• Avatar Jaybird in reply to greginak
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        says:

        It certainly seems like we should put it in the “costs of what was attempted” pan to weigh it against the “look at Kentucky! They’ve achieved competence!” pan on the scales.

        “We spent this much money and ended up with 4 states that had decent websites.”

        Perhaps we could look at it as a “jobs program”.Report

      • NobAkimoto NobAkimoto in reply to greginak
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        says:

        Given that each state had substantial leeway in deciding how to go about their exchange website, the idea that Oregon’s failure is somehow an indictment of everyone else is…well bizarre.

        Also, given that the enrollment numbers total for the country well exceeded estimates by CBO, I don’t think simply disparaging the whole thing as a “jobs program” is really all that helpful.Report

      • Avatar Saul DeGraw in reply to greginak
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        says:

        @nobakimoto

        Stop bringing logic and facts into this conversation, Jaybird is trying to score points for libertarianism.Report

      • Avatar Road Scholar in reply to greginak
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        says:

        Yeah, @jaybird , I think we all pretty much get where you’re coming from. Something something jurisdiction blah blah. You don’t think the government should have anything to do with… well, much of anything, really. Except you’re not actually an anarchist, so you have this really short list of stuff that you’re maybe okay with government doing.

        So… basically you want government to do some stuff and not do some other stuff and maybe you’re even undecided on still other stuff. Maybe you even make lists if you’re so inclined. And that’s oh so incredibly special because that’s what freakin’ everybody does. We just have different lists is all.

        None of which has a blessed thing to do with the whats and whyfors of Oregon’s fished up website, now does it?Report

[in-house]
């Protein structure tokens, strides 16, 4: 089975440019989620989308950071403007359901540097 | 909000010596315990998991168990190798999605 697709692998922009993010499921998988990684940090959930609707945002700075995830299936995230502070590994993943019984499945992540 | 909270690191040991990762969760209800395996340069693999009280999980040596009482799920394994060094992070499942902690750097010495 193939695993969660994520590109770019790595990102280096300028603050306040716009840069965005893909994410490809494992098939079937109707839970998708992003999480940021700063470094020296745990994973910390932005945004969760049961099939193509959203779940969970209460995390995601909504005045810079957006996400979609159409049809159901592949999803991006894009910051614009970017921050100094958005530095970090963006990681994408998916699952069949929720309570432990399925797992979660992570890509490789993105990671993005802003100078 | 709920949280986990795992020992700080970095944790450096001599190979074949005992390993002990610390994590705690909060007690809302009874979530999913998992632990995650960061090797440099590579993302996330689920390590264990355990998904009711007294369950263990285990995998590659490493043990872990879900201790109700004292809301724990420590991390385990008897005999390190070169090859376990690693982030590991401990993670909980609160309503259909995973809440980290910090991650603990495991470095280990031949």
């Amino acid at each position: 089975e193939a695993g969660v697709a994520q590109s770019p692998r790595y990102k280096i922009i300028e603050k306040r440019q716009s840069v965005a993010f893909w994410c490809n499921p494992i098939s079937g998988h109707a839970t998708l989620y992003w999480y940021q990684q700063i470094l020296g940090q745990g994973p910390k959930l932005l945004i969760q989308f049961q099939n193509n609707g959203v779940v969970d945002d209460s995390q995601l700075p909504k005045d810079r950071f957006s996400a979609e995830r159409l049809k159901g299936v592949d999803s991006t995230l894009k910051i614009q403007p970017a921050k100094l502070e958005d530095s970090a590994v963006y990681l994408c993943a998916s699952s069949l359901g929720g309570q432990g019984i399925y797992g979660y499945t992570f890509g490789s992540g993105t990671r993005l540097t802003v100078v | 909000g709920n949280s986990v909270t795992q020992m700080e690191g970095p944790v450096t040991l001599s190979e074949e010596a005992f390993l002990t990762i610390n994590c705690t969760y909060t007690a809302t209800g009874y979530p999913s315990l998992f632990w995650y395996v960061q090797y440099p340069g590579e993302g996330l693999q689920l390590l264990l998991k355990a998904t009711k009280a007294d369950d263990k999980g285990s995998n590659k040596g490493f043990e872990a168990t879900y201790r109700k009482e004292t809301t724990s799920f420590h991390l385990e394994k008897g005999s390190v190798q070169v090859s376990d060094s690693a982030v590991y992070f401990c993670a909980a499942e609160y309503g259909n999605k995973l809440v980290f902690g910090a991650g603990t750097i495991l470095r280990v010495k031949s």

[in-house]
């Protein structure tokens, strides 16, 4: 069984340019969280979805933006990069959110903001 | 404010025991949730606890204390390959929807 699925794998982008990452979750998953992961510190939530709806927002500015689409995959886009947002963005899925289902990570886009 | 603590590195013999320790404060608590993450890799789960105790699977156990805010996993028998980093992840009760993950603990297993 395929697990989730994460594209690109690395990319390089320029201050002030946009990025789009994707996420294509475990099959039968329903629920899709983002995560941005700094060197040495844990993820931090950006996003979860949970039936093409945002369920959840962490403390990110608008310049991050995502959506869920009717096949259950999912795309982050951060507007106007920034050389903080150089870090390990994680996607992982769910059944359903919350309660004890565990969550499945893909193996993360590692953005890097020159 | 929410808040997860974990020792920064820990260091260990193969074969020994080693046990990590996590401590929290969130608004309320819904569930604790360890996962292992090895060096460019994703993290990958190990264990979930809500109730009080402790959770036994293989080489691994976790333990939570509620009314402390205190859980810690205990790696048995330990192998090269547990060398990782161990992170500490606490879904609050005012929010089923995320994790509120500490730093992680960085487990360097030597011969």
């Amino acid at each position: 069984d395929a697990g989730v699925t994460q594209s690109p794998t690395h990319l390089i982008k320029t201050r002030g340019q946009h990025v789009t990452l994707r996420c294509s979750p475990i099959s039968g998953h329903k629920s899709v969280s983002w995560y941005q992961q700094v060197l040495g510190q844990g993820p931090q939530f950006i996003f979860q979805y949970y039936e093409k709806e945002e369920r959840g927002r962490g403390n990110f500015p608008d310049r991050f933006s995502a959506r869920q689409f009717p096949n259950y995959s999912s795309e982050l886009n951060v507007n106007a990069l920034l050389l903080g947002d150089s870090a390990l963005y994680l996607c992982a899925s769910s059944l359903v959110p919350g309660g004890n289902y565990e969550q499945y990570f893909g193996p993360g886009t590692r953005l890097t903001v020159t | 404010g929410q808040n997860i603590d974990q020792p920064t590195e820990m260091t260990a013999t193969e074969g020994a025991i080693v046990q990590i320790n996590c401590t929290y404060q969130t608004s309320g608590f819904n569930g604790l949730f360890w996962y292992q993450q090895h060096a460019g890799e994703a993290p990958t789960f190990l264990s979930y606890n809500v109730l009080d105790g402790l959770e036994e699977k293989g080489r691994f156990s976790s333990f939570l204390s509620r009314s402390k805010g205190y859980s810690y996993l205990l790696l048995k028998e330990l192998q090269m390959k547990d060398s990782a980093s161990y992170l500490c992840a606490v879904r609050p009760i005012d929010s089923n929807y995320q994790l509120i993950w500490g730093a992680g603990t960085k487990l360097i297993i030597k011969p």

• Avatar Chris in reply to greginak
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        says:

        First, that research is out there:

        http://annals.org/mobile/article.aspx?articleid=1867050

        Second, these conversations would go better if we weren’t swinging at invisible liberals or conservatives, and just talked about the facts and what people here are thinking about them.Report

      • Avatar Jaybird in reply to greginak
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        says:

        None of which has a blessed thing to do with the whats and whyfors of Oregon’s fished up website, now does it?

        I guess it would depend on how much you see the government had to do with the program.

        Did we get into how Oregon’s exchange website “might have been the White House’s favorite exchange”?

        http://www.washingtonpost.com/blogs/wonkblog/wp/2013/05/20/oregon-may-be-the-white-houses-favorite-health-exchange/?tid=pm_business_pop

        Because, honestly, I find that pretty interesting in and of itself too.Report

      • Avatar Jaybird in reply to greginak
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        says:

        Second, these conversations would go better if we weren’t swinging at invisible liberals or conservatives, and just talked about the facts and what people here are thinking about them.

        Fair enough and I take your point.

        One thing I kinda notice when I look at this is why there weren’t a number of points in the process where people said something to the effect of “hey, we’ve failed to hit a particular target… we need to stop and assess what it is that we’re doing”.

        Or one, even.Report

      • Avatar Tod Kelly in reply to greginak
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        says:

        I actually think that’s pretty common, in government and in business. And actually, come to think of it, even outside of both of those spheres. I think quite a lot of destructive family dynamics is perpetuated by the fact that we have so much invested in our point of view not being proven wring.Report

      • Avatar Shazbot3 in reply to greginak
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        says:

        Just to be clear, the conservatives that are swung at are very visible:

        Limbaugh, Palin, Coulter, Gingrich, Levin, Bachman, Cruz, LaPierre, Hannity, Drudge, Rick Perry, George Will, etc., etc., etc.

        Basically every influential conservative writer or politician is deeply awful. The more conservative, the more awful.Report

      • Avatar Chris in reply to greginak
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        says:

        I don’t see any of those people you list here, but if you want to talk to about them, or talk to the people here who disagree with you as though they’re no different from those folks, I’m sure that will result in a conversation worth having.Report

      • Avatar Kim in reply to greginak
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        says:

        Chris,
        I don’t see anyone currently around here doing much of anything, so pardon me if I occasionally talk about the people starting or worth an FBI investigation (or creating systems to eliminate FBI investigations).

        Talking about people with millions of dollars to throw around — yeah, there’s a reason they come up.

        That said, very few (if any) folks around here actually think like the Kochs. Hallelujah for that!Report

      • Avatar Mad Rocket Scientist in reply to greginak
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        says: